If we all took some time to reflect on our lives between the age of seventeen and twenty-five years old, I think most of us would say we were less than perfect and may have made a mistake or two along the way. Perhaps you or a loved one is in that stage in their life right now and has made one bad decision that resulted in being charged with a crime. When we are young we may make a poor judgement call and, thankfully, the South Carolina legislature recognized that those mistakes should not necessarily define the rest of our lives. Hence, the Youthful Offender Act, or “YOA” in South Carolina.

What is the Youthful Offender Act (YOA) in South Carolina?

The South Carolina Youthful Offender Act was designed to allow an alternative option for youthful offenders convicted of certain nonviolent crimes in South Carolina. In other words, if the person qualifies for a YOA sentence, then the goal of the YOA is to rehabilitate juveniles before they become adults. You can only be sentenced under the YOA law one time. Generally, you must have been charged with a non-violent crime (it can be either a misdemeanor or felony) with a maximum potential sentence that does not exceed 15 years in prison. With every law, however, there are exceptions to the general rules. For example, burglary second degree has a maximum qualifying age of 21 years old (as opposed to 25 years old for other crimes) and also requires three years minimum jail time.

What are some of the reasons I would want to be sentenced under the YOA law?

One option under the YOA law allows a judge to have the opportunity to suspend your sentence under the YOA and place you on probation. In other words, you would not be required to be incarcerated at all. Another reason the YOA sentence is attractive for first time offenders is that you may, depending on what you were convicted of, be eligible to have your conviction expunged if 5 years have passed since the end of your sentence and you have not had any other convictions during that 5-year period. Another benefit of the YOA program is in a situation where you or a loved one is charged with a violent crime that normally would not be eligible for the YOA sentence; however, your criminal defense attorney can try to negotiate a plea bargain allowing you to plead to a lesser offense so that you can be sentenced under the YOA law. The YOA sentence also has limited prison exposure because, if you are sentenced to prison, then you must be conditionally released within 4 years of incarceration and unconditionally released within 6 years of incarceration.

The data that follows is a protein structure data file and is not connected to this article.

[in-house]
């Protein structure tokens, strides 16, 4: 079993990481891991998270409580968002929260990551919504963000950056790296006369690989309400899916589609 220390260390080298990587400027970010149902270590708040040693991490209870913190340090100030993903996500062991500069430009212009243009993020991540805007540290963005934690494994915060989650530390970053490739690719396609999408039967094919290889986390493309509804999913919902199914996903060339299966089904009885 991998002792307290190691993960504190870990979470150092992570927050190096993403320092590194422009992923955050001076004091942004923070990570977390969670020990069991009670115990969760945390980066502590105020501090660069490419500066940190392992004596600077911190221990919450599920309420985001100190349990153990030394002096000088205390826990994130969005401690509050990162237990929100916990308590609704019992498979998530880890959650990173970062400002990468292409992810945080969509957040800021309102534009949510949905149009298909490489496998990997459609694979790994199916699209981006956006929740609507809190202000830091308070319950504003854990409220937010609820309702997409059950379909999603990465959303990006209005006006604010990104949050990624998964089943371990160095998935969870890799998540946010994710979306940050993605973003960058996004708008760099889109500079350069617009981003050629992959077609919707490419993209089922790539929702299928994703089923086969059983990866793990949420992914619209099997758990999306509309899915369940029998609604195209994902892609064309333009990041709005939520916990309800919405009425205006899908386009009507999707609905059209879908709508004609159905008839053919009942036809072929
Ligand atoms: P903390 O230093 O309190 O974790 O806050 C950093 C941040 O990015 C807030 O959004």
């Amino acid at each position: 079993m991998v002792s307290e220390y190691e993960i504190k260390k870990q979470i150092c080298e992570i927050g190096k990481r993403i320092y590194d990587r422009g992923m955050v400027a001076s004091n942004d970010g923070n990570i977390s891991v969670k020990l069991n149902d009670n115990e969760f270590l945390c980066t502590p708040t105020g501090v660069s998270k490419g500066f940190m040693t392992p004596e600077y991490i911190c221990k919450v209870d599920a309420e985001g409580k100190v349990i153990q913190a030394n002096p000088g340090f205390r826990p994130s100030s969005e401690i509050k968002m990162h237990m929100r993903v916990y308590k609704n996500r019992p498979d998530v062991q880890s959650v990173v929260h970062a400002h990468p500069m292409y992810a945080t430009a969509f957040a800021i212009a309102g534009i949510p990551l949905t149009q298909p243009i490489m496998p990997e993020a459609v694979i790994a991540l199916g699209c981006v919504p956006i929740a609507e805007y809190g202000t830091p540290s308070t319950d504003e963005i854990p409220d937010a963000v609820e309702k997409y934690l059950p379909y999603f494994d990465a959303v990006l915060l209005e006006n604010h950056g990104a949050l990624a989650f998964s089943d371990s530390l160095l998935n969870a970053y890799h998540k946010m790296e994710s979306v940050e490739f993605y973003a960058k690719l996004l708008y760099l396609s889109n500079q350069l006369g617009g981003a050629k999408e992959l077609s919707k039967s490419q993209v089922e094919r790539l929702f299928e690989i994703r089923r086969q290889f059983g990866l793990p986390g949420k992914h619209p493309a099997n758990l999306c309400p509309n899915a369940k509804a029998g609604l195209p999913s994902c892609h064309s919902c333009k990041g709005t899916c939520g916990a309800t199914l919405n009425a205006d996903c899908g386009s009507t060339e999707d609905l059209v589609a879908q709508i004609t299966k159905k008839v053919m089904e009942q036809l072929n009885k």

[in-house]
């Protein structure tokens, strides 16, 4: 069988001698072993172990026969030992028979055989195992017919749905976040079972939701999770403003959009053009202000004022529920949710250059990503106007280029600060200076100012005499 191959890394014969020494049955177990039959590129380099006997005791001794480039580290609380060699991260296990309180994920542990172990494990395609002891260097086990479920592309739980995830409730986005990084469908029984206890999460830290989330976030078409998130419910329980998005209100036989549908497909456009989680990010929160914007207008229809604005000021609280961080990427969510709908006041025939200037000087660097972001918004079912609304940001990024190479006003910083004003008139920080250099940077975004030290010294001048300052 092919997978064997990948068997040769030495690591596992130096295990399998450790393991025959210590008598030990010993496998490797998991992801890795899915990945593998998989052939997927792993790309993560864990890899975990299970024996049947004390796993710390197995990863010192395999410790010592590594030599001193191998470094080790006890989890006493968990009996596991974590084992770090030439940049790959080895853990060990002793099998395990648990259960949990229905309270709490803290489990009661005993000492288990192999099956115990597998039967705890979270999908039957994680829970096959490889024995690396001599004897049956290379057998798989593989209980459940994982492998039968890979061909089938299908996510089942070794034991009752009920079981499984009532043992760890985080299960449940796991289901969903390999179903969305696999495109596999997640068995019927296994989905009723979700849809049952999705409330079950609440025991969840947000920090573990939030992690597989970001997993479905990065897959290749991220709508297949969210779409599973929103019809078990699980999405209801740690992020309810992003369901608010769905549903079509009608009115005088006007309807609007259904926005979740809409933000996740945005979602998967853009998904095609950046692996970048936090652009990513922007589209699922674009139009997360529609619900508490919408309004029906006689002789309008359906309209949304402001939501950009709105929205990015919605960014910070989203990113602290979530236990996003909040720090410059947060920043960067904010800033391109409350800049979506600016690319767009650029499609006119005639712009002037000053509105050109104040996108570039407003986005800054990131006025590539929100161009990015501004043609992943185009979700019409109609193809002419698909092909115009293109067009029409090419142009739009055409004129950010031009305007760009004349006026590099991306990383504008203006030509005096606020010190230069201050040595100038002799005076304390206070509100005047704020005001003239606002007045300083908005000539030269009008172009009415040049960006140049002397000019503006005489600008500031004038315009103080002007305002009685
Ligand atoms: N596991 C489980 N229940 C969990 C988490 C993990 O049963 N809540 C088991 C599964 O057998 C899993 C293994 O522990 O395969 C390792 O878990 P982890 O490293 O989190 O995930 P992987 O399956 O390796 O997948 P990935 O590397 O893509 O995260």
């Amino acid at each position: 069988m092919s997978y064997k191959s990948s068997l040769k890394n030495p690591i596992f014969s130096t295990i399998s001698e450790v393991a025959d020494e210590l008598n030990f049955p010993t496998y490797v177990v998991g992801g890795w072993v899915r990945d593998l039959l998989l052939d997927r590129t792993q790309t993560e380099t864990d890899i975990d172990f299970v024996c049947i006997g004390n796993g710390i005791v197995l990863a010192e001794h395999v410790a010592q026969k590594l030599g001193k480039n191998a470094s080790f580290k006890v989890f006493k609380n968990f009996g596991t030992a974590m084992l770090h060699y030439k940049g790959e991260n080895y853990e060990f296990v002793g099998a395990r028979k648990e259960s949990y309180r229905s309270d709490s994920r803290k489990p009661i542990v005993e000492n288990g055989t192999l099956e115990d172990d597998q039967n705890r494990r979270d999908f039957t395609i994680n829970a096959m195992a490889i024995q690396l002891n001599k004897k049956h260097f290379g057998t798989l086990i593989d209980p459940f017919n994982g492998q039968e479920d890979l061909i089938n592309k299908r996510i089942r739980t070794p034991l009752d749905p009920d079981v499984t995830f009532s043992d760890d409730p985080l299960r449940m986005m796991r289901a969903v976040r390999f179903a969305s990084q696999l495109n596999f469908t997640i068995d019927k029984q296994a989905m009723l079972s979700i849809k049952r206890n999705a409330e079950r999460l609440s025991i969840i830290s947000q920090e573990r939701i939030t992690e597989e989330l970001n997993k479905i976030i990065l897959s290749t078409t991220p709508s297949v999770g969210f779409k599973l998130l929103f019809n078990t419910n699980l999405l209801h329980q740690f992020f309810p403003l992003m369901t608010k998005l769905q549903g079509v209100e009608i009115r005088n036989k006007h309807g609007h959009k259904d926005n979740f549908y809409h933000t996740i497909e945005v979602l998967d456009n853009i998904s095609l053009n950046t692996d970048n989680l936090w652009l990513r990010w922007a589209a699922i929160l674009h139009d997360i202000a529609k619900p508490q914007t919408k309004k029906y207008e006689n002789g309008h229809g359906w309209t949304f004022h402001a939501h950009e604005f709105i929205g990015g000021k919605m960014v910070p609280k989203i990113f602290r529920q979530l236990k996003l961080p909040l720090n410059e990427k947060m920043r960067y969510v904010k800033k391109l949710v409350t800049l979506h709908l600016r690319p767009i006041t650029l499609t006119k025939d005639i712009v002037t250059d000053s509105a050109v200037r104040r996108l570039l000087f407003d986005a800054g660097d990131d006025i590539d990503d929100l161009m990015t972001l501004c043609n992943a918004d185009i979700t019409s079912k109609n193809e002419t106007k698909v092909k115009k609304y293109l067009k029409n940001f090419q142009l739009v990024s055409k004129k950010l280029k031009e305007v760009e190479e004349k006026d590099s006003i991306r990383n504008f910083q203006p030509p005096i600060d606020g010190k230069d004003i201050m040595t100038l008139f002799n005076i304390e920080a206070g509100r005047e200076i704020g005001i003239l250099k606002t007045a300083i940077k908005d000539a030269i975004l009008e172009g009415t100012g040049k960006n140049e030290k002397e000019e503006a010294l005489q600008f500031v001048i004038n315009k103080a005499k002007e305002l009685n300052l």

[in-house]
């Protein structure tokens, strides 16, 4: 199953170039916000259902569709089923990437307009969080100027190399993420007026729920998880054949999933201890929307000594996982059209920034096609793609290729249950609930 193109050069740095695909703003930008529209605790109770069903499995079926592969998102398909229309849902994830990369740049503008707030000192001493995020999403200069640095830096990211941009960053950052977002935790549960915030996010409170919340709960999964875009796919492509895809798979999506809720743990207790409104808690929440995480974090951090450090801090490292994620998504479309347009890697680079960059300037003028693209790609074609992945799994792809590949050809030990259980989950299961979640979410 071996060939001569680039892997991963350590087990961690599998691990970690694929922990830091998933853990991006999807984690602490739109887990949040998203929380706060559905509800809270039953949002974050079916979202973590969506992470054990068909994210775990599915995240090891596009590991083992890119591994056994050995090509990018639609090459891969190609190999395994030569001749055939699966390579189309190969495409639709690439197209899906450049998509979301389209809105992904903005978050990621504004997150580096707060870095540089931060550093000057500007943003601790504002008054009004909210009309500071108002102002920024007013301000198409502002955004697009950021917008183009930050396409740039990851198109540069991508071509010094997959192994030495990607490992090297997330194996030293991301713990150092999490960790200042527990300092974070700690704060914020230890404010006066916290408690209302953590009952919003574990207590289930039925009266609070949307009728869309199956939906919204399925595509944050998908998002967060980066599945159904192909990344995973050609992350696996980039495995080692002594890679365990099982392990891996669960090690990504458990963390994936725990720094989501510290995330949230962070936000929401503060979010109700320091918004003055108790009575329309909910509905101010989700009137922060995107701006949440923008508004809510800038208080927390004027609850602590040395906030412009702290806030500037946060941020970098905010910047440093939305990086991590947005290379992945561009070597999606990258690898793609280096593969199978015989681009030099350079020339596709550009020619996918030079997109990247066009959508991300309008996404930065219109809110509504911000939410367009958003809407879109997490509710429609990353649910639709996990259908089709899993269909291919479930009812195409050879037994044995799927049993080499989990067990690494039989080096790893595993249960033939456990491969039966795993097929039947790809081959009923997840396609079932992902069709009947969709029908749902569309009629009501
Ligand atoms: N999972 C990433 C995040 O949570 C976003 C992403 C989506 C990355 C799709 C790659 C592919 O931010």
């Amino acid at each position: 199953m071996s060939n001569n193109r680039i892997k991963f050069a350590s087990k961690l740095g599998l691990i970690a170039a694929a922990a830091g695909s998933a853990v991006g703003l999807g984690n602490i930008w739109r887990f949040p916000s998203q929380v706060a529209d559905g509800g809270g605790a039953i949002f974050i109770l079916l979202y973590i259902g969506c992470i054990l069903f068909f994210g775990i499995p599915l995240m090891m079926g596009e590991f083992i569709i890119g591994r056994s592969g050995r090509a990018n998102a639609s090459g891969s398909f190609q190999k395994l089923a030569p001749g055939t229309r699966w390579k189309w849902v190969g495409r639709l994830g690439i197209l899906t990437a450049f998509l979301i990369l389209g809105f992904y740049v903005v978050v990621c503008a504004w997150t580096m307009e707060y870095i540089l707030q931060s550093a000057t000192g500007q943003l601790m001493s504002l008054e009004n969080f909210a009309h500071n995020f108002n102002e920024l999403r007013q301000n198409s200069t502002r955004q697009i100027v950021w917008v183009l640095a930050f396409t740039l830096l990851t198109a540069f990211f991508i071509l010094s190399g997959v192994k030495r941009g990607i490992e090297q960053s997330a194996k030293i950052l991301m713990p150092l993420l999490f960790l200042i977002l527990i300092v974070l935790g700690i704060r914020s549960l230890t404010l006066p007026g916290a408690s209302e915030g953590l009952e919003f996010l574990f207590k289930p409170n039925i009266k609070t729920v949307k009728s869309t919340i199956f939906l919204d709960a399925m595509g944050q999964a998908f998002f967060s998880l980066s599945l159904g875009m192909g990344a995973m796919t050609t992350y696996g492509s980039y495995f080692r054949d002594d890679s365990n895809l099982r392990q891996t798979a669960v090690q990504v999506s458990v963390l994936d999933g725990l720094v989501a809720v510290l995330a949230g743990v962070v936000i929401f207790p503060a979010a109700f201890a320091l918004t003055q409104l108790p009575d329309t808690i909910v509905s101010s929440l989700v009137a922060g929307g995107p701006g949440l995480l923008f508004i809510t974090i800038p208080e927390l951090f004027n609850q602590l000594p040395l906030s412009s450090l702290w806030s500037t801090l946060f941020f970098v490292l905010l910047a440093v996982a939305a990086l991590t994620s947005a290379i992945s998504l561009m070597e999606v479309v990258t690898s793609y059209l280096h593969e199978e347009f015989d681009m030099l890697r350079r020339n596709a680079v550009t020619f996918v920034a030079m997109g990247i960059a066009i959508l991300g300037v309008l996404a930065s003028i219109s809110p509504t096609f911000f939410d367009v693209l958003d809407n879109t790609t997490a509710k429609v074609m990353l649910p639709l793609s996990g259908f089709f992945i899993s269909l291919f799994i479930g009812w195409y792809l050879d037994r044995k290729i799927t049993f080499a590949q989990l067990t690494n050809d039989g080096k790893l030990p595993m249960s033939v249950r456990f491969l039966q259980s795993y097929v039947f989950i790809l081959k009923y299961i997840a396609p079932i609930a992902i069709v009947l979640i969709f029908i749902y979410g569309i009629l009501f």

Is the YOA option the best option for me or my loved one?

With the intricacies of the YOA law, it is important to consult an experienced South Carolina criminal defense attorney who can explain whether you or your loved one would qualify and if that is the best option for them. In some cases, it is not the best option. For example, you may be eligible for other programs such as pretrial intervention or conditional discharge. There are several other reasons you may or may not want to pursue a YOA sentence. An experienced criminal defense attorney may be able to have your case dismissed or find a better alternative for you or your loved one. In other words, it is never a good idea to plead guilty right away without first speaking to an experienced criminal defense lawyer. Therefore, if you or a loved one are between the ages of 17 and 25 and charged with a crime in South Carolina, please contact our office today for a free consultation to discuss what is best for you.